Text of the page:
• Small business lending - in unrelated news - but related to the overall Budget business agenda – the Treasury has finally launched the National Loan Guarantee Scheme (NLGS) offering cheaper credit to small companies. 

AccountingWEB will be closely covering Budget 2012 on Wednesday with a live blog and detailed analysis to follow. Register here to receive a copy of Rebecca Benneyworth's digest on Monday 26 March - and to enter the Sage-sponsored prize draw for an iPad 3.

AccountingWEB Budget 2012 resources - sponsored by Sage:


Replies (4)

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By justsotax
19th Mar 2012 12:03

I note with interest the potential GAAR move,

combined with the potential for the government to ease the tax burden on those big businesses, along with the potential reduction in the 50p seems finally that we now know what direction the condems (got to be carfeul with that spelling!) are taking us in.


It seems Cameron/Clegg and the rest of the front bench millionaires are looking out for their own.  The rest of us are merely statistics that get in the way.   


Thanks (1)
By david5541
19th Mar 2012 14:00

nic limits

i am still shocked that there has not been a move to abolish upper NIC limits(to be inline with tax)

doing this together with:

reducing the 50p rate to 45p

and abolishing higher rate relief for charitable donations and pension contributions


would be more politically acceptable since our chancellor is a "loophole" filler.

Thanks (1)
Nigel Harris
By Nigel Harris
19th Mar 2012 14:20

Simplification would get my vote!

...but I don't see it happening any time soon. As for disincorporation relief, I'm not getting any demand from clients, and frankly I'm not sure what it would look like - or even if I'd need it - if we had it!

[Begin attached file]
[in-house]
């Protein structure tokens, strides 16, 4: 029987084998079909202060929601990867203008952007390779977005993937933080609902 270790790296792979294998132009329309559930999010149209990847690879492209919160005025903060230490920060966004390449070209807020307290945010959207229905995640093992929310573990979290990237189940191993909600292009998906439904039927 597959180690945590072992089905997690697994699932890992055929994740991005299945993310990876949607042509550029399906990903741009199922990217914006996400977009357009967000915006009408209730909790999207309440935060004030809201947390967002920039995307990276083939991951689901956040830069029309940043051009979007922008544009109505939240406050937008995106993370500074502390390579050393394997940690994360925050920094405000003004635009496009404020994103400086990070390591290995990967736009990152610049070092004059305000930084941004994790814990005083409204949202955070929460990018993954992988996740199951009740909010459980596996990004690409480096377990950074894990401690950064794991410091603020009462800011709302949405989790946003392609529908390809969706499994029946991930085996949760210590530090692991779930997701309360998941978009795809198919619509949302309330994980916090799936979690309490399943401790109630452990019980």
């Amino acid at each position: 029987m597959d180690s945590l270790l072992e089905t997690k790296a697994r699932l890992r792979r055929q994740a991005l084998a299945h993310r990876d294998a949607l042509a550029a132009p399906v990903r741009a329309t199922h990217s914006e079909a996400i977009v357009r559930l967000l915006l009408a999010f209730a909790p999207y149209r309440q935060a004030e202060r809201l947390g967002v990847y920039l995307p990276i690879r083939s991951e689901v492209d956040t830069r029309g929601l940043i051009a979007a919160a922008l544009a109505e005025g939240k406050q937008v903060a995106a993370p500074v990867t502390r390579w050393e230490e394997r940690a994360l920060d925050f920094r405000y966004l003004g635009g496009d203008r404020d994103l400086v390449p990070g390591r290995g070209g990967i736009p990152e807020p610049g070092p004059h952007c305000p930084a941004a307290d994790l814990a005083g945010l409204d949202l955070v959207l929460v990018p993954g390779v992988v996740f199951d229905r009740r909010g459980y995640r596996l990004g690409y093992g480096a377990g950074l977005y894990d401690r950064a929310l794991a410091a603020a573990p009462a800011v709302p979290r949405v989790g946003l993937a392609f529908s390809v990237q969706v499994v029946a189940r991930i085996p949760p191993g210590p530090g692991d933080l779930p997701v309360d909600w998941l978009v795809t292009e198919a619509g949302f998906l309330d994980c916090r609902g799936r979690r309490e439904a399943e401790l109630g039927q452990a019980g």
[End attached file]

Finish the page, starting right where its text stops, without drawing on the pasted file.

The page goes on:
If the best the Office of Tax Simplification can come up with is simpler SME accounts, then they really don't have a clue what's happening on the ground with our clients! Still, keeping it complicated keeps us in work I suppose ...

Thanks (0)
By Robert Lovell
21st Mar 2012 09:53

Budget economic predictions


The OBR growth forecast is expected to be in line with increasingly optimistic private sector forecasts ahead of George Osborne’s third Budget announcement. 

The Office for National Statistics (ONS) also revealed yesterday that inflation continued to fall in the last month – something that will be crucial to the economic recovery.

In February CPI inflation fell to 3.4% down from 3.6% in January, while Retail Prices Index (RPI) inflation - which includes mortgage interest payments - was 3.7% down from 3.9%.

Click here for a full range of economic predictions ahead of the Budget announcement.

This comes at a time when the government also announced a £20bn loan guarantee scheme offering cheaper credit to small companies, however many remain sceptical as to whether a 1% drop in rate will be enough to kick-start SME lending.

What are your economic predictions?